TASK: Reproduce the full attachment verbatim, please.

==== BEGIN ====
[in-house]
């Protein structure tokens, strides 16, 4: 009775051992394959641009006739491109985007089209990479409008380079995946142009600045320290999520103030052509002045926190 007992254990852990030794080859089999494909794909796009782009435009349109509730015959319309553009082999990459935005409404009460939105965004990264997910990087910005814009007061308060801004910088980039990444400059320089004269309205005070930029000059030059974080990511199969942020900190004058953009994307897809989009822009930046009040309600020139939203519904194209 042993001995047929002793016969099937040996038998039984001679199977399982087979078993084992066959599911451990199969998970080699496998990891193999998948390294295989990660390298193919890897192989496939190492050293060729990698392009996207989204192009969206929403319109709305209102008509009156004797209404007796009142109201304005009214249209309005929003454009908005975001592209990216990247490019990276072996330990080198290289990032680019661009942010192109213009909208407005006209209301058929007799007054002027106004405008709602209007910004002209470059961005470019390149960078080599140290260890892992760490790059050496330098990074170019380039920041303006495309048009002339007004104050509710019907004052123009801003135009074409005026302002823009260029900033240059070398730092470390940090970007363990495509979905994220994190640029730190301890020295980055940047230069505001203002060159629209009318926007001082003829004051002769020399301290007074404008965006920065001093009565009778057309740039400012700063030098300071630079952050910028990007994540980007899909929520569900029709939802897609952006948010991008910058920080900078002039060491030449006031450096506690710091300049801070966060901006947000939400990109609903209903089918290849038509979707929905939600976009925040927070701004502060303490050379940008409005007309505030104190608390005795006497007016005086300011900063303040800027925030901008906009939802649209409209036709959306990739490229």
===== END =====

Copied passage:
[in-house]
């Protein structure tokens, strides 16, 4: 009775051992394959641009006739491109985007089209990479409008380079995946142009600045320290999520103030052509002045926190 007992254990852990030794080859089999494909794909796009782009435009349109509730015959319309553009082999990459935005409404009460939105965004990264997910990087910005814009007061308060801004910088980039990444400059320089004269309205005070930029000059030059974080990511199969942020900190004058953009994307897809989009822009930046009040309600020139939203519904194209 042993001995047929002793016969099937040996038998039984001679199977399982087979078993084992066959599911451990199969998970080699496998990891193999998948390294295989990660390298193919890897192989496939190492050293060729990698392009996207989204192009969206929403319109709305209102008509009156004797209404007796009142109201304005009214249209309005929003454009908005975001592209990216990247490019990276072996330990080198290289990032680019661009942010192109213009909208407005006209209301058929007799007054002027106004405008709602209007910004002209470059961005470019390149960078080599140290260890892992760490790059050496330098990074170019380039920041303006495309048009002339007004104050509710019907004052123009801003135009074409005026302002823009260029900033240059070398730092470390940090970007363990495509979905994220994190640029730190301890020295980055940047230069505001203002060159629209009318926007001082003829004051002769020399301290007074404008965006920065001093009565009778057309740039400012700063030098300071630079952050910028990007994540980007899909929520569900029709939802897609952006948010991008910058920080900078002039060491030449006031450096506690710091300049801070966060901006947000939400990109609903209903089918290849038509979707929905939600976009925040927070701004502060303490050379940008409005007309505030104190608390005795006497007016005086300011900063303040800027925030901008906009939802649209409209036709959306990739490229």